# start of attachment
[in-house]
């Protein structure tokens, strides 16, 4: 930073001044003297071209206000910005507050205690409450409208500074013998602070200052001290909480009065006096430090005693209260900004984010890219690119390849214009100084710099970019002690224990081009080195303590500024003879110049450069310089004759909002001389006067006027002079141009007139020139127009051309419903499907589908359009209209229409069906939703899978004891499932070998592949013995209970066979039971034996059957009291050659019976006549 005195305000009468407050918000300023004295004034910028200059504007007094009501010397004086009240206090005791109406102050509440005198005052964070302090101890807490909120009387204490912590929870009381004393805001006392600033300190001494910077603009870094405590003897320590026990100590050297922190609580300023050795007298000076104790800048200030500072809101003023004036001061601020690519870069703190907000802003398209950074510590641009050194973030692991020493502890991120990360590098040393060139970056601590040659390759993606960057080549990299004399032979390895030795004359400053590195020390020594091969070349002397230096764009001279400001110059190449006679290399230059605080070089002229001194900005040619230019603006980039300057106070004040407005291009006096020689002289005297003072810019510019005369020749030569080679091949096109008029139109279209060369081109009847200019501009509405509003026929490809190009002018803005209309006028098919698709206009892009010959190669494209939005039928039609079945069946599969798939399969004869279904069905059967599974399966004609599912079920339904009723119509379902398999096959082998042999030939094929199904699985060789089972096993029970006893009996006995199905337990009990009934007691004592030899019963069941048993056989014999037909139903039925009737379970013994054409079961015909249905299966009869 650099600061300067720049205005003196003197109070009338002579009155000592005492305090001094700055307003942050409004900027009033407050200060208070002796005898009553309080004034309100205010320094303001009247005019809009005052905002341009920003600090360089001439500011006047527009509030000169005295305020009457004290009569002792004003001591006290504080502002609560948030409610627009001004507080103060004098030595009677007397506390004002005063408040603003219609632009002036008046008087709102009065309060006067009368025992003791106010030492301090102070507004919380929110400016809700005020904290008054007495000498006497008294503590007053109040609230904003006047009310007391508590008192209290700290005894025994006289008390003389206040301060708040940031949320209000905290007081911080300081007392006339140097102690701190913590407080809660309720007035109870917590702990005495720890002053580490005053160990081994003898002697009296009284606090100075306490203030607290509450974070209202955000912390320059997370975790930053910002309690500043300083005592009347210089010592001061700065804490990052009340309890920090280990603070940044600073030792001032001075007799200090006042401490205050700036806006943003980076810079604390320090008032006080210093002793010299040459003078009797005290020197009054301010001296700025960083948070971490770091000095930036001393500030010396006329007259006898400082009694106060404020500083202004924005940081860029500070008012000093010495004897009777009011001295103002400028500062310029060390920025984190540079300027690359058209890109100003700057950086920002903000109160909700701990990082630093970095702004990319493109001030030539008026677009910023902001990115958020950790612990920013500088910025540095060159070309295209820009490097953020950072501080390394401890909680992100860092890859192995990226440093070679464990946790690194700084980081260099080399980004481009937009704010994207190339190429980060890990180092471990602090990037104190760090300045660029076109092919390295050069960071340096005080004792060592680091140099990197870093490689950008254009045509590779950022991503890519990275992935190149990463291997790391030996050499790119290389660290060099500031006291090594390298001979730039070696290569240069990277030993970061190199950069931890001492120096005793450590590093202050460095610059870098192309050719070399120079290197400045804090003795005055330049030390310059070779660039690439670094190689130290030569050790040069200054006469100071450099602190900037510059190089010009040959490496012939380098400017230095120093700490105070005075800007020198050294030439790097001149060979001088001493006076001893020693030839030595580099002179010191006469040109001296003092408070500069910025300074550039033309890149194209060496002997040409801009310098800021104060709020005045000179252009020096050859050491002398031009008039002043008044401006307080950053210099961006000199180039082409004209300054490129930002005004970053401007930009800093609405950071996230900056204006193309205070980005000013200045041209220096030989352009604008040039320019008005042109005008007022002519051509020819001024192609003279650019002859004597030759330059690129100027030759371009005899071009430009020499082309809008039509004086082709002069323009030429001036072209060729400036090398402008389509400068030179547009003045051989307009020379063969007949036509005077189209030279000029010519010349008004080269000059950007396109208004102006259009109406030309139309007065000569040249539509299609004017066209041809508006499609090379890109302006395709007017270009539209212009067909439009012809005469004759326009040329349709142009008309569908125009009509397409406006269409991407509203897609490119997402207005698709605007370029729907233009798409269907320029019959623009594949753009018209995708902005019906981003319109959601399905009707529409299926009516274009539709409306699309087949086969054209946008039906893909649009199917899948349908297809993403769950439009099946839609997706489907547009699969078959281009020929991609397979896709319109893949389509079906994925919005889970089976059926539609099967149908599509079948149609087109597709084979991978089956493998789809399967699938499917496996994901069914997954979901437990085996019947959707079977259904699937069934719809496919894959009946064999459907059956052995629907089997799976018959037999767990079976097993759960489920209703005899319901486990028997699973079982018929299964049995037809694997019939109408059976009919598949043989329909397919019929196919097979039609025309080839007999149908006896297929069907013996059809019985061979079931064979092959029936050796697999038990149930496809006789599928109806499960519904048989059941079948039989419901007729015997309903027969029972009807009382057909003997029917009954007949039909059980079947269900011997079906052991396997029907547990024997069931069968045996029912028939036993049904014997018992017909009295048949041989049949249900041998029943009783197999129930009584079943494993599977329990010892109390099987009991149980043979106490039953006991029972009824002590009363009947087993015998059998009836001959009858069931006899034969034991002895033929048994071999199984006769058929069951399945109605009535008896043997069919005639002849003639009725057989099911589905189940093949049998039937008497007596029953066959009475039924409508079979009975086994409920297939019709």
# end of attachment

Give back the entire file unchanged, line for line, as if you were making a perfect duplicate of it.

[in-house]
């Protein structure tokens, strides 16, 4: 930073001044003297071209206000910005507050205690409450409208500074013998602070200052001290909480009065006096430090005693209260900004984010890219690119390849214009100084710099970019002690224990081009080195303590500024003879110049450069310089004759909002001389006067006027002079141009007139020139127009051309419903499907589908359009209209229409069906939703899978004891499932070998592949013995209970066979039971034996059957009291050659019976006549 005195305000009468407050918000300023004295004034910028200059504007007094009501010397004086009240206090005791109406102050509440005198005052964070302090101890807490909120009387204490912590929870009381004393805001006392600033300190001494910077603009870094405590003897320590026990100590050297922190609580300023050795007298000076104790800048200030500072809101003023004036001061601020690519870069703190907000802003398209950074510590641009050194973030692991020493502890991120990360590098040393060139970056601590040659390759993606960057080549990299004399032979390895030795004359400053590195020390020594091969070349002397230096764009001279400001110059190449006679290399230059605080070089002229001194900005040619230019603006980039300057106070004040407005291009006096020689002289005297003072810019510019005369020749030569080679091949096109008029139109279209060369081109009847200019501009509405509003026929490809190009002018803005209309006028098919698709206009892009010959190669494209939005039928039609079945069946599969798939399969004869279904069905059967599974399966004609599912079920339904009723119509379902398999096959082998042999030939094929199904699985060789089972096993029970006893009996006995199905337990009990009934007691004592030899019963069941048993056989014999037909139903039925009737379970013994054409079961015909249905299966009869 650099600061300067720049205005003196003197109070009338002579009155000592005492305090001094700055307003942050409004900027009033407050200060208070002796005898009553309080004034309100205010320094303001009247005019809009005052905002341009920003600090360089001439500011006047527009509030000169005295305020009457004290009569002792004003001591006290504080502002609560948030409610627009001004507080103060004098030595009677007397506390004002005063408040603003219609632009002036008046008087709102009065309060006067009368025992003791106010030492301090102070507004919380929110400016809700005020904290008054007495000498006497008294503590007053109040609230904003006047009310007391508590008192209290700290005894025994006289008390003389206040301060708040940031949320209000905290007081911080300081007392006339140097102690701190913590407080809660309720007035109870917590702990005495720890002053580490005053160990081994003898002697009296009284606090100075306490203030607290509450974070209202955000912390320059997370975790930053910002309690500043300083005592009347210089010592001061700065804490990052009340309890920090280990603070940044600073030792001032001075007799200090006042401490205050700036806006943003980076810079604390320090008032006080210093002793010299040459003078009797005290020197009054301010001296700025960083948070971490770091000095930036001393500030010396006329007259006898400082009694106060404020500083202004924005940081860029500070008012000093010495004897009777009011001295103002400028500062310029060390920025984190540079300027690359058209890109100003700057950086920002903000109160909700701990990082630093970095702004990319493109001030030539008026677009910023902001990115958020950790612990920013500088910025540095060159070309295209820009490097953020950072501080390394401890909680992100860092890859192995990226440093070679464990946790690194700084980081260099080399980004481009937009704010994207190339190429980060890990180092471990602090990037104190760090300045660029076109092919390295050069960071340096005080004792060592680091140099990197870093490689950008254009045509590779950022991503890519990275992935190149990463291997790391030996050499790119290389660290060099500031006291090594390298001979730039070696290569240069990277030993970061190199950069931890001492120096005793450590590093202050460095610059870098192309050719070399120079290197400045804090003795005055330049030390310059070779660039690439670094190689130290030569050790040069200054006469100071450099602190900037510059190089010009040959490496012939380098400017230095120093700490105070005075800007020198050294030439790097001149060979001088001493006076001893020693030839030595580099002179010191006469040109001296003092408070500069910025300074550039033309890149194209060496002997040409801009310098800021104060709020005045000179252009020096050859050491002398031009008039002043008044401006307080950053210099961006000199180039082409004209300054490129930002005004970053401007930009800093609405950071996230900056204006193309205070980005000013200045041209220096030989352009604008040039320019008005042109005008007022002519051509020819001024192609003279650019002859004597030759330059690129100027030759371009005899071009430009020499082309809008039509004086082709002069323009030429001036072209060729400036090398402008389509400068030179547009003045051989307009020379063969007949036509005077189209030279000029010519010349008004080269000059950007396109208004102006259009109406030309139309007065000569040249539509299609004017066209041809508006499609090379890109302006395709007017270009539209212009067909439009012809005469004759326009040329349709142009008309569908125009009509397409406006269409991407509203897609490119997402207005698709605007370029729907233009798409269907320029019959623009594949753009018209995708902005019906981003319109959601399905009707529409299926009516274009539709409306699309087949086969054209946008039906893909649009199917899948349908297809993403769950439009099946839609997706489907547009699969078959281009020929991609397979896709319109893949389509079906994925919005889970089976059926539609099967149908599509079948149609087109597709084979991978089956493998789809399967699938499917496996994901069914997954979901437990085996019947959707079977259904699937069934719809496919894959009946064999459907059956052995629907089997799976018959037999767990079976097993759960489920209703005899319901486990028997699973079982018929299964049995037809694997019939109408059976009919598949043989329909397919019929196919097979039609025309080839007999149908006896297929069907013996059809019985061979079931064979092959029936050796697999038990149930496809006789599928109806499960519904048989059941079948039989419901007729015997309903027969029972009807009382057909003997029917009954007949039909059980079947269900011997079906052991396997029907547990024997069931069968045996029912028939036993049904014997018992017909009295048949041989049949249900041998029943009783197999129930009584079943494993599977329990010892109390099987009991149980043979106490039953006991029972009824002590009363009947087993015998059998009836001959009858069931006899034969034991002895033929048994071999199984006769058929069951399945109605009535008896043997069919005639002849003639009725057989099911589905189940093949049998039937008497007596029953066959009475039924409508079979009975086994409920297939019709």